Sorry man, I was under the mistaken impression I guess that you had something to do with Gargoyle development. Probably I misread one of your posts.
EDIT: This accessibility issue is going to dog this community – I wonder what the value would be of adding speech synthesis hooks directly into the next definition of the virtual machine, thus allowing an in-game command like ‘speech on’ and signalling to interpreter developers that they need to build a bridge between the virtual machine speech API and the actual OS speech synthesis APIs. Then we wouldn’t just be solving it on the Mac but on every platform with speech synthesis capability, in the long run. Also, things like menus and status lines could be handled by the system with the right info – it is unrealistic to expect general speech synthesis solutions to know what to do with those kinds of interfaces. Accessibility is important and IF has all of its own idiosyncracies and can we really rely on operating systems APIs to remain stable enough that we can take a ‘hands off’ approach and let standard text processing handle it? Isn’t the blind audience big enough that even an IF-playing subset is a formidable number of potential players? Seems worth it for the community to actually take ownership of this, though it is just a suggestion since I wouldn’t be the one who has to do all the work.
It wouldn’t make much sense to somehow enable screen reader compatibility with a separate command when you could just provide the text in a screen reader friendly format in the first place. (For a sighted person it would make no difference in the program’s behavior.) I’m afraid no specification can force an interpreter to provide screen reader support anyway, other than giving strong recommendations.
Well you could signal it as an expectation, at least, that no interpreter can be called a complete implementation of the spec without functioning text-to-speech support that also covers status lines and menu interfaces – but yeah, good points.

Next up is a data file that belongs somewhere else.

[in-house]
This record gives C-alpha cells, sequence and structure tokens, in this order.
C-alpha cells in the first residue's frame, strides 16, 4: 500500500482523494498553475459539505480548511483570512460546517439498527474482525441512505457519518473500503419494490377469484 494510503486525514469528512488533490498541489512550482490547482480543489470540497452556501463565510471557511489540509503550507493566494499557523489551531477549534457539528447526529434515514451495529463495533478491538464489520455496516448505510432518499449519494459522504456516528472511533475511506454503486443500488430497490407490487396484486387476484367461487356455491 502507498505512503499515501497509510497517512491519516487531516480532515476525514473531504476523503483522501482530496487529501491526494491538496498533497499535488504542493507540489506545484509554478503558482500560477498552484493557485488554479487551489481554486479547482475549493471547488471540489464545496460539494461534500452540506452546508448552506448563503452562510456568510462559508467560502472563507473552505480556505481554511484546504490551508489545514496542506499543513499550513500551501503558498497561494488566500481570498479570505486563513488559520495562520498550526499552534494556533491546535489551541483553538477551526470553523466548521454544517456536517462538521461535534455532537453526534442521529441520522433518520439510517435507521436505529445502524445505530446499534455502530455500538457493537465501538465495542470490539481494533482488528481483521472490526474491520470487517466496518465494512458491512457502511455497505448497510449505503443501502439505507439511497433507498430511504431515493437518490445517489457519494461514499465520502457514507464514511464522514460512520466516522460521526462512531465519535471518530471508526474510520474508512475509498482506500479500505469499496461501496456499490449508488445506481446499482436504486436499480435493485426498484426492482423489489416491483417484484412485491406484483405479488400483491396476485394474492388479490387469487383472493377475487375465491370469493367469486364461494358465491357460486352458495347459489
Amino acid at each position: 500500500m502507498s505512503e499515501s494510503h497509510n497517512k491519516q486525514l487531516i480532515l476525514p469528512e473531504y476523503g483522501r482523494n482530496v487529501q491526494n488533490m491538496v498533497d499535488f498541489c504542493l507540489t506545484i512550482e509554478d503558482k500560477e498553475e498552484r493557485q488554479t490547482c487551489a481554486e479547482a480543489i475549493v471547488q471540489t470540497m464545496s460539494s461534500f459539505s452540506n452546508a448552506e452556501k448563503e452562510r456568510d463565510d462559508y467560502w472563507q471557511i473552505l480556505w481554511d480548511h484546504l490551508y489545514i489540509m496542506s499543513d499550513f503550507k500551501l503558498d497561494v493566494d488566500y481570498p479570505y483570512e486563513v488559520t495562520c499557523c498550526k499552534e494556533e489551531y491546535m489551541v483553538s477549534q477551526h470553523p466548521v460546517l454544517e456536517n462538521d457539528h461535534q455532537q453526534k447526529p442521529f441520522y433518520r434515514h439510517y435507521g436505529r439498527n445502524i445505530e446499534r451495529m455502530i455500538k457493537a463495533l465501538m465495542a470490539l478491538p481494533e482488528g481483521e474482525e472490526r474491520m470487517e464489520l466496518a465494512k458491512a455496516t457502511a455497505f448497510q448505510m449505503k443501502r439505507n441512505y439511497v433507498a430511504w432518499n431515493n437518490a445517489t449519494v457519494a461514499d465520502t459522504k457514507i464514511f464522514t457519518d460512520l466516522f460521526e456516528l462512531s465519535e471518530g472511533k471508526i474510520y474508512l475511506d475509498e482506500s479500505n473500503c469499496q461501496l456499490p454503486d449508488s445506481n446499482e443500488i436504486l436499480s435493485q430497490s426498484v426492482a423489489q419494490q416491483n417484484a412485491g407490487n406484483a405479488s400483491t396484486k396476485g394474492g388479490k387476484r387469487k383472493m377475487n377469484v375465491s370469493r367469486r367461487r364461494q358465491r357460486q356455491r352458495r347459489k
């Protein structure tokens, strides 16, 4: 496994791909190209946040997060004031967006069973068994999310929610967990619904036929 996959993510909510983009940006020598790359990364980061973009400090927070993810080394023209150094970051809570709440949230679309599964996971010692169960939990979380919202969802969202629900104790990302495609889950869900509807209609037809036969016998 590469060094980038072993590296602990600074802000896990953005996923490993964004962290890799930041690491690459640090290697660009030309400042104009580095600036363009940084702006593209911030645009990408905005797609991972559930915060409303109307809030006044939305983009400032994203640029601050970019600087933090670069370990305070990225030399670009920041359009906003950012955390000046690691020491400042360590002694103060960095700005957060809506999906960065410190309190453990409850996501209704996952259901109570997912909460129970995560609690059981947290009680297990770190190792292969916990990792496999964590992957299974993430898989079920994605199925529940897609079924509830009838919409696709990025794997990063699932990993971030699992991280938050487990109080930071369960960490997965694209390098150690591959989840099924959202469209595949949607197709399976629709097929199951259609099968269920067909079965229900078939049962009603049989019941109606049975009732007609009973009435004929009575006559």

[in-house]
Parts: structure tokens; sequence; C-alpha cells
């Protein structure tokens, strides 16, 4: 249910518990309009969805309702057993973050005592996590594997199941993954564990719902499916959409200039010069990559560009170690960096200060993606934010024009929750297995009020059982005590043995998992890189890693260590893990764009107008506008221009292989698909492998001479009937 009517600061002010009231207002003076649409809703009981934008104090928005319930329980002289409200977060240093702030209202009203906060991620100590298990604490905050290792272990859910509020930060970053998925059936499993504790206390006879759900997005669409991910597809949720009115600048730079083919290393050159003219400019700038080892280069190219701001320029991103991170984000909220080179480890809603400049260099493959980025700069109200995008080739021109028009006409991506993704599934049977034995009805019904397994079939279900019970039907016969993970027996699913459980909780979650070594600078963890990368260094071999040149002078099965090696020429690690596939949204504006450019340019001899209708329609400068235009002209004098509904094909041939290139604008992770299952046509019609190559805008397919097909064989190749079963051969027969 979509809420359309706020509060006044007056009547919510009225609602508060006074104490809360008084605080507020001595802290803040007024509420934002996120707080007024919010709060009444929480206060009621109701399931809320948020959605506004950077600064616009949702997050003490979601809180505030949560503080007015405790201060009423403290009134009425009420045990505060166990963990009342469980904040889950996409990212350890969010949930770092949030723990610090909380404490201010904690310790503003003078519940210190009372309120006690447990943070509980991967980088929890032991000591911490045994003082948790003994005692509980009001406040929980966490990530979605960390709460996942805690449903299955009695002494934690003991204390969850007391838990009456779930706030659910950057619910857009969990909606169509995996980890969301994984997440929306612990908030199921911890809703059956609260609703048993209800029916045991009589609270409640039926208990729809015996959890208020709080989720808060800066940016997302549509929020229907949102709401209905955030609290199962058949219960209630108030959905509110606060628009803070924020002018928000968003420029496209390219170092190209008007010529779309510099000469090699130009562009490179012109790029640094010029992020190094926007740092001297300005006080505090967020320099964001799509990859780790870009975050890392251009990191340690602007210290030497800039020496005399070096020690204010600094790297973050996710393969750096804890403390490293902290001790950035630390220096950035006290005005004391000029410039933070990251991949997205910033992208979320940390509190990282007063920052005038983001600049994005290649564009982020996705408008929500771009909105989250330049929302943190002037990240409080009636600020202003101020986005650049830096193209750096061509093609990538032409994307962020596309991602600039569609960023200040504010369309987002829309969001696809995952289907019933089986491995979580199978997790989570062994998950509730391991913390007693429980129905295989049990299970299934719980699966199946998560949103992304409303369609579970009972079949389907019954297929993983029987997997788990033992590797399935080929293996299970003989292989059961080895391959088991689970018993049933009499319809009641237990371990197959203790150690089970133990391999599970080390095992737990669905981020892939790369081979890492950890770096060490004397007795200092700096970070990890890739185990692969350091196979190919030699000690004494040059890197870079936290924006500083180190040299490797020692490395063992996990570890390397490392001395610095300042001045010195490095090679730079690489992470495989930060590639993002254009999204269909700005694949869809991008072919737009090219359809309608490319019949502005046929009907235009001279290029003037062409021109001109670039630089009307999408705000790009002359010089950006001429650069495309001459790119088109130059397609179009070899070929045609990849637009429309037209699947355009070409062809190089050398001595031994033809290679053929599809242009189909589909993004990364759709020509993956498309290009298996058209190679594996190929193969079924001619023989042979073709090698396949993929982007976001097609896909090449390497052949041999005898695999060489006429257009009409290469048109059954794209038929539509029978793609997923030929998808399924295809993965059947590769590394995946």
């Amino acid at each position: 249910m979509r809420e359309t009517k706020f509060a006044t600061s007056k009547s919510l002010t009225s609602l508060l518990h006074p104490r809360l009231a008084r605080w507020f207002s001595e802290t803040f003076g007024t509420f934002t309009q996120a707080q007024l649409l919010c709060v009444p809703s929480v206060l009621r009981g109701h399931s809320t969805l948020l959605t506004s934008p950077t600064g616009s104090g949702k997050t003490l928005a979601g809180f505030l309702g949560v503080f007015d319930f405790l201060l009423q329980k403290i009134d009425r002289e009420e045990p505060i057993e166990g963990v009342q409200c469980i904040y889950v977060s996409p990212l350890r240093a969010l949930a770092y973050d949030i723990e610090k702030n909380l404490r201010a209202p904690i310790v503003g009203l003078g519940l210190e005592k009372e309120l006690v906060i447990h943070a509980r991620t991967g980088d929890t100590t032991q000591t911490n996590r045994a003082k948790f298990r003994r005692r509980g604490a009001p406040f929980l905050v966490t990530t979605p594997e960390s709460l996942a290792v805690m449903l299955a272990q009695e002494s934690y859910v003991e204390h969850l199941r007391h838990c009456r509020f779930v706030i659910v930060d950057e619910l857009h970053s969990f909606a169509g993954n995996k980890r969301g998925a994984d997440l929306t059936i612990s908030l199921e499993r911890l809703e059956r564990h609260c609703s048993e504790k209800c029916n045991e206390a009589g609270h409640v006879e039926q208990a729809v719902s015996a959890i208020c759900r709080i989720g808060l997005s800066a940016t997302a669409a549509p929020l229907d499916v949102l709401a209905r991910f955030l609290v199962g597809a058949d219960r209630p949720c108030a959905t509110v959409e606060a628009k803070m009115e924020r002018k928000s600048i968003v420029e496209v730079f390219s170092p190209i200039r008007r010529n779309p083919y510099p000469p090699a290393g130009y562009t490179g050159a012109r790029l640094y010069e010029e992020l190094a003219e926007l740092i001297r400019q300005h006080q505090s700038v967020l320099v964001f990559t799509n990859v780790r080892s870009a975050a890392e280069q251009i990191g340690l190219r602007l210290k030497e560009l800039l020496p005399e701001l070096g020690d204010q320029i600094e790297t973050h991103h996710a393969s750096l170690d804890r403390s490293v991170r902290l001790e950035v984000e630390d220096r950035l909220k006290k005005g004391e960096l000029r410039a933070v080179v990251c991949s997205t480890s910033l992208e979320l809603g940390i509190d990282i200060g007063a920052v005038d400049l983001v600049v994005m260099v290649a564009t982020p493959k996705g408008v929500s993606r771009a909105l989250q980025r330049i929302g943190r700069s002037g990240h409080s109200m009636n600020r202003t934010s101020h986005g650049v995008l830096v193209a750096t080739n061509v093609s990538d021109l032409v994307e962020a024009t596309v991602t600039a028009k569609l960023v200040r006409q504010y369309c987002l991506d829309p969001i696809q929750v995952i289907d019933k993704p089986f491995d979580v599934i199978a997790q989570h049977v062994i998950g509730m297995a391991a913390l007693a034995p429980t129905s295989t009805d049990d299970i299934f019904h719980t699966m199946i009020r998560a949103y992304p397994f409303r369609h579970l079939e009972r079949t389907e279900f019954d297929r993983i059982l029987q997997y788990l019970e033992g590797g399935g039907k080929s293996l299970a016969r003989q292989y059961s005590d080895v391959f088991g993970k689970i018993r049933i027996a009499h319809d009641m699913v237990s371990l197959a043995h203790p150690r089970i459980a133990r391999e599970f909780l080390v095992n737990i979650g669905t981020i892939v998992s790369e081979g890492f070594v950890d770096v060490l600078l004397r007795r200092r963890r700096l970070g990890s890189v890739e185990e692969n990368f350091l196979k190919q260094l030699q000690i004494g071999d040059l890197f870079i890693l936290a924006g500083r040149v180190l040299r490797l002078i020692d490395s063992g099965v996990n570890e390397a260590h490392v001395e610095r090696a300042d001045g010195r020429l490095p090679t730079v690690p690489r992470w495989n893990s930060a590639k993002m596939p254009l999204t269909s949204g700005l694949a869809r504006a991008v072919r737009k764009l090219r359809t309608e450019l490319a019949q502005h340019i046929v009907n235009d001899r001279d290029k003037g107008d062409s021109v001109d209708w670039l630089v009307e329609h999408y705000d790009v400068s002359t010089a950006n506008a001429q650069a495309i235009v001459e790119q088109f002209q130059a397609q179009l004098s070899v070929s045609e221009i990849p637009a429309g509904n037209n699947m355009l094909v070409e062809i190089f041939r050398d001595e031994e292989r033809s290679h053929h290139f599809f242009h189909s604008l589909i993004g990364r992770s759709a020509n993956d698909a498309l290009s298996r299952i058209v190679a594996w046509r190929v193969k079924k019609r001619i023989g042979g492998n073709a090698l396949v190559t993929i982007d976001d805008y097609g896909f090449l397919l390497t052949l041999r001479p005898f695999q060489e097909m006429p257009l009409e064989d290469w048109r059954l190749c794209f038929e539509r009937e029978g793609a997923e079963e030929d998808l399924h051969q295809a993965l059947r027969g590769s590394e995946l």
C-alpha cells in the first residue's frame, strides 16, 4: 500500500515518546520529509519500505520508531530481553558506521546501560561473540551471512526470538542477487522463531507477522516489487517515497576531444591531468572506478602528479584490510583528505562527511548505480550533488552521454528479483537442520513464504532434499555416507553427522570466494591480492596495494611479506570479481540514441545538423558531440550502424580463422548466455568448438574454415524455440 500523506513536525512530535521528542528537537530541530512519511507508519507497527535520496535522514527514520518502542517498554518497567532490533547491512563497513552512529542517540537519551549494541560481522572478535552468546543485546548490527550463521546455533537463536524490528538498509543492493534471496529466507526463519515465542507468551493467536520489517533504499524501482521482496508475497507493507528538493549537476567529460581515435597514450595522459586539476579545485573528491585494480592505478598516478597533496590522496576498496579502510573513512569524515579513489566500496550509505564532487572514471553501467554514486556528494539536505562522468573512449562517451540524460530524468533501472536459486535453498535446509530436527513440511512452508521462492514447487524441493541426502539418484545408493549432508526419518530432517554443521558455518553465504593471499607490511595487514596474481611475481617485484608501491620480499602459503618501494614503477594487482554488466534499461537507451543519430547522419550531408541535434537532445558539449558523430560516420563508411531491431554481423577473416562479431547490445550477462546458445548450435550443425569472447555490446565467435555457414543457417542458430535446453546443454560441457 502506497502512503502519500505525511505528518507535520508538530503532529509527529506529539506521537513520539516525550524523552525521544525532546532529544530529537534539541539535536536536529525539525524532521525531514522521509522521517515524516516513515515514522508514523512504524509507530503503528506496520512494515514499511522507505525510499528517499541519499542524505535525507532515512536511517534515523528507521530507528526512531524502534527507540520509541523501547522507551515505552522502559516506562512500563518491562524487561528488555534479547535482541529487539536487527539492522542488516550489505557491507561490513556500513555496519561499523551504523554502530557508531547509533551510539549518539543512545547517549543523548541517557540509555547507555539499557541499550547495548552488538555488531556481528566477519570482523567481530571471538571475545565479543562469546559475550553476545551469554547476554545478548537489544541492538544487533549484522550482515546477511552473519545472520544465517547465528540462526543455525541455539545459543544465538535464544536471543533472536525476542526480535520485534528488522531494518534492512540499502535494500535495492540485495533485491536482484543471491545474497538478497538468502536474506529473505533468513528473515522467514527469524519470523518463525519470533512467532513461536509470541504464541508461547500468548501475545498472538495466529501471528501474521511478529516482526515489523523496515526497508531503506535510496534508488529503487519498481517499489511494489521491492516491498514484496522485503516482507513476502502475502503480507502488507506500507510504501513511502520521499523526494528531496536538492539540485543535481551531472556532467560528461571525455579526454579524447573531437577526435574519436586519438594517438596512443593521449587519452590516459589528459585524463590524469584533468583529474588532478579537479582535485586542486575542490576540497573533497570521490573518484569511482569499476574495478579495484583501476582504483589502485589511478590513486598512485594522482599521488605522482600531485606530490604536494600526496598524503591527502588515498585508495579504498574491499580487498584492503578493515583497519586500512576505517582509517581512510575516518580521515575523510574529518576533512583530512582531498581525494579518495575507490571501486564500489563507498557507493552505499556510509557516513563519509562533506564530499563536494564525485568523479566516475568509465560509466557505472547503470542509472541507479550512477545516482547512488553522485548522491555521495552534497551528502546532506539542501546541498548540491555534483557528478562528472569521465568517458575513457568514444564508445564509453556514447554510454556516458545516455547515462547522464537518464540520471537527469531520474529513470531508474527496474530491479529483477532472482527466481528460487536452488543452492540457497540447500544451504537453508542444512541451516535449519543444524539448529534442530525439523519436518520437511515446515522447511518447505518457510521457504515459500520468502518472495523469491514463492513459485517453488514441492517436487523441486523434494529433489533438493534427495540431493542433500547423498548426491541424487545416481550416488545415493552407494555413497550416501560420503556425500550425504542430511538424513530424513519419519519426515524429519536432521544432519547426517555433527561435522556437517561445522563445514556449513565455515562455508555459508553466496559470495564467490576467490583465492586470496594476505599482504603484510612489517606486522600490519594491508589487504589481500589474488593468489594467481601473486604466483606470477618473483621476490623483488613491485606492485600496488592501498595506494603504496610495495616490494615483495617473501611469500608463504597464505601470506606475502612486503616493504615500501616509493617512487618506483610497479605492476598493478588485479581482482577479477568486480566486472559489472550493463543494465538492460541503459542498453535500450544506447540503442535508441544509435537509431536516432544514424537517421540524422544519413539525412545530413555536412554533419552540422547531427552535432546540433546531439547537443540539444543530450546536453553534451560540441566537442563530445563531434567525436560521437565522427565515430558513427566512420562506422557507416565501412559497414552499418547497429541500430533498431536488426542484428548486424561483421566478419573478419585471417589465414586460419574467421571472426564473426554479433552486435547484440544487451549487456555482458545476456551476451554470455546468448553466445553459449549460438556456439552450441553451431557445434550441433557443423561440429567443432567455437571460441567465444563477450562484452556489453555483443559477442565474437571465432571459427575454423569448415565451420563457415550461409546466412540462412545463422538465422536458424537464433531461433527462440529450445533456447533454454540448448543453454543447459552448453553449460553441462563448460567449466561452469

I wasn’t expecting to see a lot on this topic when I came back here, but this is interesting discussion. I agree that it really doesn’t make a lot of sense to have a separate “speech on,” style command, certainly not at a game level, because many games don’t begin with a command prompt and knowing when you can type that successfully is a nontrivial exercise. Some kind of interpreter recommendation is an excellent idea, especially since all modern platforms have accessibility APIs of one form or another.
On a semi-related note, I was recently disappointed by my attempt to play “The King of Shreds and Patches,” on iOS, the only other platform to which I have access. Some up skewer bug in the code for the Glulx implementation in Frotz makes it crash fairly regularly, I have reported this. Back when Zoom worked for Mac, this was a game I never finished.
My desire for an accessible system has gotten me to the point where I almost want to try learning Objective C to fix the project myself. This is the very definition of overkill.
Thanks much for the fruitful and insightful discusison.
Apologies for the double post. I have done some testing with Zoom, and found some empirical information on its crashes and other issues I thought I should provide. If this ought to go in another thread in another forum, I will be happy to place it there.
VoiceOver on: ZCode games seem to work properly up until the second or third move, at which point the command line refuses to accept any further input. Glulx and Tads games do not work at all, crashing reliably with a problem report dialog.
VoiceOver off: ZCode games behave identically as in point 1, Glulx, Tads, etc. work as expected. When VoiceOver is turned on during one of these games, the app crashes immediately.
When I say “voiceover,” above, I refer to the Apple built in screen reader, not ZOom’s built-in speaking capabilities. The practical effect of this is that I cannot multitask when playing an IF game, and saving and restoration of games becomes difficult at best because I cannot access the file dialog without crashing the interpreter.
I hope this information is useful to someone as a first place to start looking for the problems.